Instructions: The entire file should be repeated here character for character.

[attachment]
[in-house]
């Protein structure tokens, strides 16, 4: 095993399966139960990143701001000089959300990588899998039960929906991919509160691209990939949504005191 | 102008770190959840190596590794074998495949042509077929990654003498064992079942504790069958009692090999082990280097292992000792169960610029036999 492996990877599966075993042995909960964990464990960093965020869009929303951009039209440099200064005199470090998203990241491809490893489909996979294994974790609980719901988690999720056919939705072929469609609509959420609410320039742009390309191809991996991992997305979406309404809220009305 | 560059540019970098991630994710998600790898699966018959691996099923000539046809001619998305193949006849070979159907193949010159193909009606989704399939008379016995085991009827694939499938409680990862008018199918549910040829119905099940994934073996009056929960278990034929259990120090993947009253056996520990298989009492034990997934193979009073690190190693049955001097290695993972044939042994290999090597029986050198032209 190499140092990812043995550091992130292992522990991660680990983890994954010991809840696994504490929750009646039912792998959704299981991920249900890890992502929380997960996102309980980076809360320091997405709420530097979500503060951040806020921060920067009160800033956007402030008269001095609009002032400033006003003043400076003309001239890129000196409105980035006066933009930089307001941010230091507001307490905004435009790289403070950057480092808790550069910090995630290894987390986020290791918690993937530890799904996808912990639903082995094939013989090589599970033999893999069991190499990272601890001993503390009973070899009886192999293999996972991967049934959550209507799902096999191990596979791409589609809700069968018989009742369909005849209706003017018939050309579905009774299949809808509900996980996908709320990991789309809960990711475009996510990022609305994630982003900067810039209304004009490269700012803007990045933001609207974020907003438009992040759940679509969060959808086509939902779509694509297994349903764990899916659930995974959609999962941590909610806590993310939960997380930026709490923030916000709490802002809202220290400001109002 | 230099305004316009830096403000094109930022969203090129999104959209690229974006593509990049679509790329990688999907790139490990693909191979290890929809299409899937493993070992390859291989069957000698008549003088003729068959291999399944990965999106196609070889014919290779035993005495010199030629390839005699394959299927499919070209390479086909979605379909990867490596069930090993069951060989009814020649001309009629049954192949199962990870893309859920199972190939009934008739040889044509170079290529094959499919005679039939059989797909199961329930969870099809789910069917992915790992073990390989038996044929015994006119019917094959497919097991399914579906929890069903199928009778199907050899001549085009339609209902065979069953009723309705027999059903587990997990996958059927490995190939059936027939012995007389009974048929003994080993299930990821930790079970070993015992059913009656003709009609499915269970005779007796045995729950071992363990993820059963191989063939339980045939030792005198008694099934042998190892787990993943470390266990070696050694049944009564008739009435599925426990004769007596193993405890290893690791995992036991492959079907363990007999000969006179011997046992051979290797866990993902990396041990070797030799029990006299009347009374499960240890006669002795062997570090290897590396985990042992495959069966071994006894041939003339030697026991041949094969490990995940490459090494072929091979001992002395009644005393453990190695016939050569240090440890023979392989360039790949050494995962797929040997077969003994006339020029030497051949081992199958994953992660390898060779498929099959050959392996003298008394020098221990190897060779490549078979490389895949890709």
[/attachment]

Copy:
[in-house]
């Protein structure tokens, strides 16, 4: 095993399966139960990143701001000089959300990588899998039960929906991919509160691209990939949504005191 | 102008770190959840190596590794074998495949042509077929990654003498064992079942504790069958009692090999082990280097292992000792169960610029036999 492996990877599966075993042995909960964990464990960093965020869009929303951009039209440099200064005199470090998203990241491809490893489909996979294994974790609980719901988690999720056919939705072929469609609509959420609410320039742009390309191809991996991992997305979406309404809220009305 | 560059540019970098991630994710998600790898699966018959691996099923000539046809001619998305193949006849070979159907193949010159193909009606989704399939008379016995085991009827694939499938409680990862008018199918549910040829119905099940994934073996009056929960278990034929259990120090993947009253056996520990298989009492034990997934193979009073690190190693049955001097290695993972044939042994290999090597029986050198032209 190499140092990812043995550091992130292992522990991660680990983890994954010991809840696994504490929750009646039912792998959704299981991920249900890890992502929380997960996102309980980076809360320091997405709420530097979500503060951040806020921060920067009160800033956007402030008269001095609009002032400033006003003043400076003309001239890129000196409105980035006066933009930089307001941010230091507001307490905004435009790289403070950057480092808790550069910090995630290894987390986020290791918690993937530890799904996808912990639903082995094939013989090589599970033999893999069991190499990272601890001993503390009973070899009886192999293999996972991967049934959550209507799902096999191990596979791409589609809700069968018989009742369909005849209706003017018939050309579905009774299949809808509900996980996908709320990991789309809960990711475009996510990022609305994630982003900067810039209304004009490269700012803007990045933001609207974020907003438009992040759940679509969060959808086509939902779509694509297994349903764990899916659930995974959609999962941590909610806590993310939960997380930026709490923030916000709490802002809202220290400001109002 | 230099305004316009830096403000094109930022969203090129999104959209690229974006593509990049679509790329990688999907790139490990693909191979290890929809299409899937493993070992390859291989069957000698008549003088003729068959291999399944990965999106196609070889014919290779035993005495010199030629390839005699394959299927499919070209390479086909979605379909990867490596069930090993069951060989009814020649001309009629049954192949199962990870893309859920199972190939009934008739040889044509170079290529094959499919005679039939059989797909199961329930969870099809789910069917992915790992073990390989038996044929015994006119019917094959497919097991399914579906929890069903199928009778199907050899001549085009339609209902065979069953009723309705027999059903587990997990996958059927490995190939059936027939012995007389009974048929003994080993299930990821930790079970070993015992059913009656003709009609499915269970005779007796045995729950071992363990993820059963191989063939339980045939030792005198008694099934042998190892787990993943470390266990070696050694049944009564008739009435599925426990004769007596193993405890290893690791995992036991492959079907363990007999000969006179011997046992051979290797866990993902990396041990070797030799029990006299009347009374499960240890006669002795062997570090290897590396985990042992495959069966071994006894041939003339030697026991041949094969490990995940490459090494072929091979001992002395009644005393453990190695016939050569240090440890023979392989360039790949050494995962797929040997077969003994006339020029030497051949081992199958994953992660390898060779498929099959050959392996003298008394020098221990190897060779490549078979490389895949890709």